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Page:Popular Science Monthly Volume 54.djvu/689

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is admitted in the concluding statement—“an inconsiderable return.” This means simply that the herd has ceased to be a commercial factor, and henceforth under present conditions sealing, whether on land or at sea, must be conducted at a loss.

This has an important bearing upon the suggested impossibility of bringing about the extinction of the species. It all depends upon whether present conditions are maintained. The breeding islands and the sixty-mile protected zone must be guarded. It cost the United States $175,000 for patrol in 1896. England's expense was less, but still considerable. It is beyond reason that this expensive protection should be continued at a loss or without hope of ultimate restoration of the herd. Remove the protection for a single season and the herd would be practically exterminated. A scattered remnant would doubtless escape to maintain a melancholy equilibrium, or perhaps to recuperate and again attract the cupidity of some adventurous sealing captain, but the herd as such would be at an end.

Stated without reference to diplomatic necessities, this concluding paragraph admits two important things: first, that the herd of fur seals resorting to the Pribilof Islands is commercially ruined; second, that its extinction as a species only awaits the abandonment of certain arduous and costly measures of protection now maintained solely in the hope of more adequate protection and the ultimate restoration of the herd.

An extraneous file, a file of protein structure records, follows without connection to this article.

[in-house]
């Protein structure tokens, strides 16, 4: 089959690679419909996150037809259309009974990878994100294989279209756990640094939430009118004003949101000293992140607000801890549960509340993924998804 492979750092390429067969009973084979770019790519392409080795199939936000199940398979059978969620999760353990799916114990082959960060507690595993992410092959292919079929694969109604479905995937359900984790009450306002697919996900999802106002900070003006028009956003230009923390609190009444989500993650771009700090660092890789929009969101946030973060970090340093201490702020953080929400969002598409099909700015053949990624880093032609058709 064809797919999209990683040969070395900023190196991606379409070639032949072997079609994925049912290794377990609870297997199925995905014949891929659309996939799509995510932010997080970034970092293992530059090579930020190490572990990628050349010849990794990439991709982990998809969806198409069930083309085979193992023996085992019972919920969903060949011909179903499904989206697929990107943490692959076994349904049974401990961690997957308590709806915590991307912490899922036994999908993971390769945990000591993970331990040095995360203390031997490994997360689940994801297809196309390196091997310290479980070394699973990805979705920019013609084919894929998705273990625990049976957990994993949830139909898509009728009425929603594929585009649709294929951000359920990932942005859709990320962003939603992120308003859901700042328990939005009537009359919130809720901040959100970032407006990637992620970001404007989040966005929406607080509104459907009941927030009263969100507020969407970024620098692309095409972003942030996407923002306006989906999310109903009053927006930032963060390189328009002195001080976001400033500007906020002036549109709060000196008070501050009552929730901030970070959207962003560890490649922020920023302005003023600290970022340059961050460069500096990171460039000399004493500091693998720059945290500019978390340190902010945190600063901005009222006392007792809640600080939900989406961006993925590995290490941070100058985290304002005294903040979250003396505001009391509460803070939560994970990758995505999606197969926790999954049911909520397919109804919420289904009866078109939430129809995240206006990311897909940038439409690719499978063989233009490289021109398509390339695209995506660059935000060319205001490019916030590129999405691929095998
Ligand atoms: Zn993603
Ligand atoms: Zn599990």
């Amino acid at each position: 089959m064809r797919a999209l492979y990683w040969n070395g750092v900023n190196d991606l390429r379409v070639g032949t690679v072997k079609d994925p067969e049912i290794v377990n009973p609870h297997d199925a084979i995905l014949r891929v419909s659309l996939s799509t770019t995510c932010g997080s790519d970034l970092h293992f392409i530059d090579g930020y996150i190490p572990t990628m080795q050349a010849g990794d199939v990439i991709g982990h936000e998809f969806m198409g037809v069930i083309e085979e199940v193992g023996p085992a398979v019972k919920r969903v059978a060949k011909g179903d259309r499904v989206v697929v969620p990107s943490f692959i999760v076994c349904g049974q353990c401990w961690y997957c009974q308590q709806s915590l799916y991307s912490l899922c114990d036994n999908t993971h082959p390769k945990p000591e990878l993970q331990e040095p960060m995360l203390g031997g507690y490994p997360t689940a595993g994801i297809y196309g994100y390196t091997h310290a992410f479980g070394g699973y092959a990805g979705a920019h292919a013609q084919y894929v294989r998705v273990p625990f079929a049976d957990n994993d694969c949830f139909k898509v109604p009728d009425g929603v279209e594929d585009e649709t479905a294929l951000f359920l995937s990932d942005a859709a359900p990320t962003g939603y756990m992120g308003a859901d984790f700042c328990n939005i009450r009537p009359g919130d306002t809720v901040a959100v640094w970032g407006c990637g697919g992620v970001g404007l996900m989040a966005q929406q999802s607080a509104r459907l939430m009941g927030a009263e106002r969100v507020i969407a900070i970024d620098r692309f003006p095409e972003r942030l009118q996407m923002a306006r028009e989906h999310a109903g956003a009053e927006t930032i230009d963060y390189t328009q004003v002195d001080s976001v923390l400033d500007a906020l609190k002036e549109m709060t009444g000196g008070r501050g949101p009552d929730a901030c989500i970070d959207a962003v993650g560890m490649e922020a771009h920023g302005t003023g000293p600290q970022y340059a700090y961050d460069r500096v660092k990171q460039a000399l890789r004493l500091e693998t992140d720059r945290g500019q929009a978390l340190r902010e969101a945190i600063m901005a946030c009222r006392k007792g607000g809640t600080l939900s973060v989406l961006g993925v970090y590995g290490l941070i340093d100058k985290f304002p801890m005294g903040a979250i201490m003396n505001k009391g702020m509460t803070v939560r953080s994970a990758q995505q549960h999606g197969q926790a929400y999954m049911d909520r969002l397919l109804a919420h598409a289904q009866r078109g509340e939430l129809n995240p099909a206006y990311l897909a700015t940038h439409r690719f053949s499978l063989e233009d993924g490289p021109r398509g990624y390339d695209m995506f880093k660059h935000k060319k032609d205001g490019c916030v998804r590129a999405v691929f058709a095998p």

Such was the work of the Conference of Fur-Seal Experts of 1897. The handwriting of diplomacy is mingled with that of science in its findings, but the resulting obscurity affects only minor matters. The important issues of the vexatious Bering Sea controversy are squarely met and finally settled. It is needless to say that there no longer exists a fur-seal question. It is merely a question of how to get rid of the destructive agency of pelagic sealing. This is a matter for diplomacy to adjust. Any odium which may have attached to the “man of science” as a result of the failure of the meeting of 1892 is effectually wiped out, and if the lesson is read aright by the nations, henceforth the scientific expert must be counted an essential factor in the settlement of governmental disputes.


In a paper on the industrial applications of electro-chemistry, Mr. Thomas Ewan points out as among those that may yet be developed, that it is possible, by compressing sulphur dioxide and air into separate carbon tubes dipping in sulphuric acid, to cause the two gases to combine to form sulphuric acid, and at the same time furnish an electric current. “The alluring prospect,” he says, “of obtaining electric energy as a by-product in a chemical works should be a sufficient incentive to efforts to overcome the numerous difficulties in the way.”